Randomness is – literally – celebrated in the company. The CEO is known to stand on a T-junction in the Manhattan HQ and chat to employees as they walk past.
Facilities manager Tony Ford says the same thing has begun to happen here since the overhaul. “I saw a facilities guy from Europe I hadn’t seen since November. There was another guy from San Diego. We were able to get together spontaneously without worrying about booking a meeting room or ordering tea and coffee. You can’t buy that kind of thing.”
What did that mean for Peter Thomas? Logistics had to be carefully worked out with HR to keep teams sensibly together. It was a challenge, but also an opportunity: the move took place over several months and was organised by a series of committees and task forces comprised of employees. Sometimes the head of the task force was an obvious choice – like the training task force – but in other cases, the group was set up specifically for the move. For example, the aesthetics task force was comprised of a guy from marketing, a guy from graphics and Tim Daley, chosen because he had a feel for or an interest in design.
The news of the move was put together by another “impromptu” task force – the “communications, relocation and associate engagement task force”, who produced a monthly newsletter called “On the Move – your dedicated source of news and information on the Oxford office relocation”. The purpose of this was not just to update people on progress and keep them keen, but to gee them up when they needed to do something, like dispose of the 1km long line of boxes full of crapola – over 60 per cent of stuff that the company had collected in a 25-year residency in its former home – that consultants McDermott Associates said they could probably do without. The feeling behind what they called the “Late Spring Clean”, which took place in the summer, reminds one of a family moving house, or pupils and teachers breaking the school down together on the last day of term. Everyone was, it seems, expected to do their bit.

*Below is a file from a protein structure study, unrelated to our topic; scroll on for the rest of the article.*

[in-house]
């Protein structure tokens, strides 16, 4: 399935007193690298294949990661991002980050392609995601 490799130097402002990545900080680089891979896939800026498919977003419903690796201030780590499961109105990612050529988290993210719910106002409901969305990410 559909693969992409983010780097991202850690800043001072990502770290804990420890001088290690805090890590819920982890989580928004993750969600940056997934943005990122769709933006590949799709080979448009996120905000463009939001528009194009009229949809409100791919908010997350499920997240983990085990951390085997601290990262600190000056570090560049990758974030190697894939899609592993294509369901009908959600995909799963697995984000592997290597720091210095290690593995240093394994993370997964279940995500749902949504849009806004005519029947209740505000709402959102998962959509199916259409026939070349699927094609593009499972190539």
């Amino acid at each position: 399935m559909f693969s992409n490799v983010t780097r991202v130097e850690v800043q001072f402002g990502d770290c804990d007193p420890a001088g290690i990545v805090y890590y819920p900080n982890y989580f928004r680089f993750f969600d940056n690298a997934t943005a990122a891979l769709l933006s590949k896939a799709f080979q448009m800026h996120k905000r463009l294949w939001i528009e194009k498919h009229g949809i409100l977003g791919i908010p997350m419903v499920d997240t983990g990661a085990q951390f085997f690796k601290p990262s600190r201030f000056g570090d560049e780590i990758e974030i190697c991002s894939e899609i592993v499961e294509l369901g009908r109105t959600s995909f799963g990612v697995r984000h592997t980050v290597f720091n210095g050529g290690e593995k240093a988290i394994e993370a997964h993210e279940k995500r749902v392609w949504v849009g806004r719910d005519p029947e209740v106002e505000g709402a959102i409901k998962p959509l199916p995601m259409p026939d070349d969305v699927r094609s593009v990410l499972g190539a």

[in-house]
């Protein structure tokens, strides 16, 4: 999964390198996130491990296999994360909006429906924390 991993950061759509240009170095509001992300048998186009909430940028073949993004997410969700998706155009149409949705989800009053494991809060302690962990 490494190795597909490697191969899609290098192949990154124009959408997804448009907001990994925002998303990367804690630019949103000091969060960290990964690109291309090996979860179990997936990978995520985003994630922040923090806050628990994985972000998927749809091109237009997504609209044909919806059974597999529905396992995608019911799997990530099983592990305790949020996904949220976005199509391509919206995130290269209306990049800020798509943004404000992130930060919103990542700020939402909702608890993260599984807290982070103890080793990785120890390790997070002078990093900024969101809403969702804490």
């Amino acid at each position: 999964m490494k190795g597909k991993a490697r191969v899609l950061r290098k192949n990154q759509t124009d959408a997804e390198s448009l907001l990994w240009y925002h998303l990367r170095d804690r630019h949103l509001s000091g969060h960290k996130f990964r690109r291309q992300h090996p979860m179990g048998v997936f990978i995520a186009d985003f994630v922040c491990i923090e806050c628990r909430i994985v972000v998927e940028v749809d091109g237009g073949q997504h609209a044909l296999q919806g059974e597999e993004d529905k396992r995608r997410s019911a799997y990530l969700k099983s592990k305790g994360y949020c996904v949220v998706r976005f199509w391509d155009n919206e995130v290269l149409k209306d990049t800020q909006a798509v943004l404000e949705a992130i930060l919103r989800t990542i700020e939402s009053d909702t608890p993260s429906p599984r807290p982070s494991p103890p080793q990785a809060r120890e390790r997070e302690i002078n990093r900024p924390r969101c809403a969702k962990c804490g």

In short, the emphasis at BD is on the fact that the organisation is the associates as opposed to it being management that directs the employees. As little as possible is taken from outside the company even when that involves appointing associates to roles one would normally give to consultants of one kind or another. For example, the photos that line the walls were taken by a man from the graphics department who is a keen photographer and was sent into the city to take a variety of types of photograph. When the aesthetics task force settled on “abstract” he was then dispatched to take more of that type.